Review of the Journey So Far - Part Three
On June 27 I flew from Egypt to Uganda. At that point, I'd been on the road for almost nine months, and I was feeling about as seasoned as a traveler can get. I had mastered the art of long-term drifting – of fitting into foreign places, making friends, feeling at home wherever I was – or so I thought.
Africa is a travel challenge unto its own. Like India, nothing can really prepare you for it. It yielded some of my all-time travel highs (gorilla trekking, chief-crowning ceremony) and also some major lows (loneliness, attempted mugging in Durban, long-haul bus rides in Mozambique).
Here's a summary of my time in East and Southern Africa.
When you think of equatorial Africa you think heat. Blazing, sticky, stifling heat. But the temperature in much of mountainous Uganda is mild and, at times, downright chilly.
Kampala, the capital, has 1.5 million residents, but it felt bigger and more congested than it should have. On my inaugural walk around town I felt conspicuous and unable to get my bearings; the Ugandans I met seemed cool and disinterested; I became convinced that the matatus, or public minibuses, were trying to knock me down when I crossed the road. I bought a gorilla trekking permit from the Ugandan Wildlife Authority office and then fled the city in one of the most crowded and dilapidated busses I've ever squeezed into.
Ssesse Islanders Mr. Andronico and a lovely girl named Claire helped me see that what I'd perceived as disinterest in Ugandans was in fact modesty and reserve. Most Ugandans waited for me to make the first move but, once I did, were among the most genial and generous people I've met.
Relatively few tourists come to Uganda, making my experiences seem more essential and unique. But it also made for a lonely visit. Finding rides between smaller cities was extremely difficult as well.
In spite of the hardships (maybe because of them), Uganda was my favorite country in East Africa. As always, it comes down to the people and, as far as I'm concerned, you can't find a more interesting or accommodating bunch. Uganda is a special place. Dealt severe blows over past decades, the country has rebounded and the spirit of her people inspires.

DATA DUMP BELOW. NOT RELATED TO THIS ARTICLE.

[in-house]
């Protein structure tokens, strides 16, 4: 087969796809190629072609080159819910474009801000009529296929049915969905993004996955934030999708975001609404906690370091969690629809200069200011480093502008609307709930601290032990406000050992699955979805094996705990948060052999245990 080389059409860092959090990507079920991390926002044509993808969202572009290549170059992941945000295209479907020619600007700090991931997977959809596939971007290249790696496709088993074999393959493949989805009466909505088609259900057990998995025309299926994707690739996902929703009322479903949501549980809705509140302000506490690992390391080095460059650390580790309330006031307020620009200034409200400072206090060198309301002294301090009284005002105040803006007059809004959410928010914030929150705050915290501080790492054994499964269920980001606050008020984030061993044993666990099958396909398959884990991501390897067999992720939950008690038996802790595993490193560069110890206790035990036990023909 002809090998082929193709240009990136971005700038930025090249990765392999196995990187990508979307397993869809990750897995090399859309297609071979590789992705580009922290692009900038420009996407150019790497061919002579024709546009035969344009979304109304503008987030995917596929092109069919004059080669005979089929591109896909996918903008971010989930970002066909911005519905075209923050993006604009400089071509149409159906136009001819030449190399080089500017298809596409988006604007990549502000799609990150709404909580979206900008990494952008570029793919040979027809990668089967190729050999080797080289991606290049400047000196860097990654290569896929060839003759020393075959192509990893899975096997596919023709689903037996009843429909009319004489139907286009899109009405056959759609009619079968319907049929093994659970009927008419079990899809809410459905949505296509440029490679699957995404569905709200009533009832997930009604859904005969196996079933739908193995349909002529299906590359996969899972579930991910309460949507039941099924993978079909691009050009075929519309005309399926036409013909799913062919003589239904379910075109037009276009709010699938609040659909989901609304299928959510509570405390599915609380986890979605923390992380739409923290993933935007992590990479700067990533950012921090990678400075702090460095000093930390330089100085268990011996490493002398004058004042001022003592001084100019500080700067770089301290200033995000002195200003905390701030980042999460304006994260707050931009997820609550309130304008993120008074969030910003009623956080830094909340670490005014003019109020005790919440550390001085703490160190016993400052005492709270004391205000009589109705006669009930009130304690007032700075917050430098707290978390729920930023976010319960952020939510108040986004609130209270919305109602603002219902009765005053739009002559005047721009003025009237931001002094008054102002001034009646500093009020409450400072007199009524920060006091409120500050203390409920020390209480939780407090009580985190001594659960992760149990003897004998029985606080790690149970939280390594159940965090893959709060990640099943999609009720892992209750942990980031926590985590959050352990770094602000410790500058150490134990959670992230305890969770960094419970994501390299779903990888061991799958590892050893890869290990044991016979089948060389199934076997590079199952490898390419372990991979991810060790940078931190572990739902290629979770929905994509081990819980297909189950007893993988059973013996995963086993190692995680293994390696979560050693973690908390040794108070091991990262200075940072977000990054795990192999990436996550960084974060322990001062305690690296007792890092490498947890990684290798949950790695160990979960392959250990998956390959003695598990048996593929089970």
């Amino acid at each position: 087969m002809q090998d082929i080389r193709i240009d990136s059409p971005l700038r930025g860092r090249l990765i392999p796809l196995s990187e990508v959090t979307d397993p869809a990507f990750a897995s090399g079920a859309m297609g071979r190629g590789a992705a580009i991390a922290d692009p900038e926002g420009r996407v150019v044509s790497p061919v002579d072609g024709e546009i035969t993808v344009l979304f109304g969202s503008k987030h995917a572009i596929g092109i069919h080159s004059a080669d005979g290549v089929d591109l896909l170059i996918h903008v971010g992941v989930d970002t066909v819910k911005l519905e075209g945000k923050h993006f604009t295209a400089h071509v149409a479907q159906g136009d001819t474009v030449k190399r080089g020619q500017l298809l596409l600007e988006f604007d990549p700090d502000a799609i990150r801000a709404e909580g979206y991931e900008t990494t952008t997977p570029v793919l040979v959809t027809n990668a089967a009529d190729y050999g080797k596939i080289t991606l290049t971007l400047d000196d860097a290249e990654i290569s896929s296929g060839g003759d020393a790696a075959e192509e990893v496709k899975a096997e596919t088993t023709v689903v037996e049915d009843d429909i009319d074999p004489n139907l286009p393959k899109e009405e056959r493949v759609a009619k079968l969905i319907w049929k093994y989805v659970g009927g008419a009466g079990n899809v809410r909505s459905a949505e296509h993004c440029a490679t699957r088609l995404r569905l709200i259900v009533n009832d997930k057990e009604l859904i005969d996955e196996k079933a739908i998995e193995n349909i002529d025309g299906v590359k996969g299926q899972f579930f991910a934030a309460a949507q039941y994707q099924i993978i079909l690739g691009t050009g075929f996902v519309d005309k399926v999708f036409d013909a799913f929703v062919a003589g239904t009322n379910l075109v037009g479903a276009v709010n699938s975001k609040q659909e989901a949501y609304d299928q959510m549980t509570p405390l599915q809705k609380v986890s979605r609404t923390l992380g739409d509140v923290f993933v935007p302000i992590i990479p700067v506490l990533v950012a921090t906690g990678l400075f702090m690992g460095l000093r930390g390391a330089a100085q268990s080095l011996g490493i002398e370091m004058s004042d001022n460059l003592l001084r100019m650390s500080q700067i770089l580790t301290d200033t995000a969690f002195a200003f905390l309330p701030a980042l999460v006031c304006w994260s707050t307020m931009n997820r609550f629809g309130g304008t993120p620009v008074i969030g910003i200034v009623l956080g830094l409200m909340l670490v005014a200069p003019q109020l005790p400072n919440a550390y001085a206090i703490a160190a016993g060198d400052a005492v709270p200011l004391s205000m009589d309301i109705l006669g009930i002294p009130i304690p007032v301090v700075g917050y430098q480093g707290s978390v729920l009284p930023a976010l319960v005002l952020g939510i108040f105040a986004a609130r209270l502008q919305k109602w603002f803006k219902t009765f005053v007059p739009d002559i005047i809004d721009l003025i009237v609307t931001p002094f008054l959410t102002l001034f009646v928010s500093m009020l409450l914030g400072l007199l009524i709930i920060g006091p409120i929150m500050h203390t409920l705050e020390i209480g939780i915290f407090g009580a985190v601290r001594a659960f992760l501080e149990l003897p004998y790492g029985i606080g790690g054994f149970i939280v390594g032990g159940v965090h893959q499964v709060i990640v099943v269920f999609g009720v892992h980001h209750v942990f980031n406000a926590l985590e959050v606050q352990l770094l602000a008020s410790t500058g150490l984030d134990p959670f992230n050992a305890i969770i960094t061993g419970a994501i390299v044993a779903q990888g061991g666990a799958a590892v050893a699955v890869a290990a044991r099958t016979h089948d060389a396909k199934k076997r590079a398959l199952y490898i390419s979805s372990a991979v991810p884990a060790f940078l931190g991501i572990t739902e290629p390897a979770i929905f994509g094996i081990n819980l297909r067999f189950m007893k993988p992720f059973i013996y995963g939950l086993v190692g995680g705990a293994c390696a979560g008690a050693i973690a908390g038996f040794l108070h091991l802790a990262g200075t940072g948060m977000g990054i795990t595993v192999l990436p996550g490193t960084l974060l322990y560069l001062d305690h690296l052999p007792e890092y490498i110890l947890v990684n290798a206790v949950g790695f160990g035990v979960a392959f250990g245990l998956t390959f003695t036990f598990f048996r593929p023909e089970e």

I traveled from Kampala, Uganda to Mwanza, Tanzania on a Lake Victoria cargo ferry and, although the journey was only 16 hours, the contrast between the two countries was profound. Even the coastlines looked radically different. Where Uganda was all mist and green mountains, Tanzania was scorched, scrubby hills and dramatic khaki planes. The people looked different too – lighter skinned and more varied in appearance. Swahili is Tanzania's official language; few people speak English.
Upon entering the country, a customs official tried to swindle me, but I fought the power.
From Mwanza I took a three-day, two-night train to Dar es Salaam. Built by the Germans in the 1920's, it was the slowest train ride I've ever taken, and also the most spectacular. We passed through dramatic scenery – vast grassy planes dotted with acacia and baobab trees, craggy mountains with rocky outcrops, thick
My safari in Serengeti National Park was the highpoint of my trip to Tanzania.
Zanzibar had beautiful beaches and the highest concentration of tourists I'd seen in months. The ferry ride back to the mainland was so rough that the main passenger cabin morphed into a vomitorium.
Malawians are some of the friendliest people on earth. They're also among the poorest.
Throughout my year abroad, whenever anyone told me that they wanted to move to America, I responded with the following:
Lake Malawi is the most beautiful, sea-like lake I've ever seen. I snorkeled every day I was in Nkhata Bay and did a nice freshwater dive too. Then I took a three-day cruise on the Illala, and old converted steamer, with a group of people I'd met at a hotel.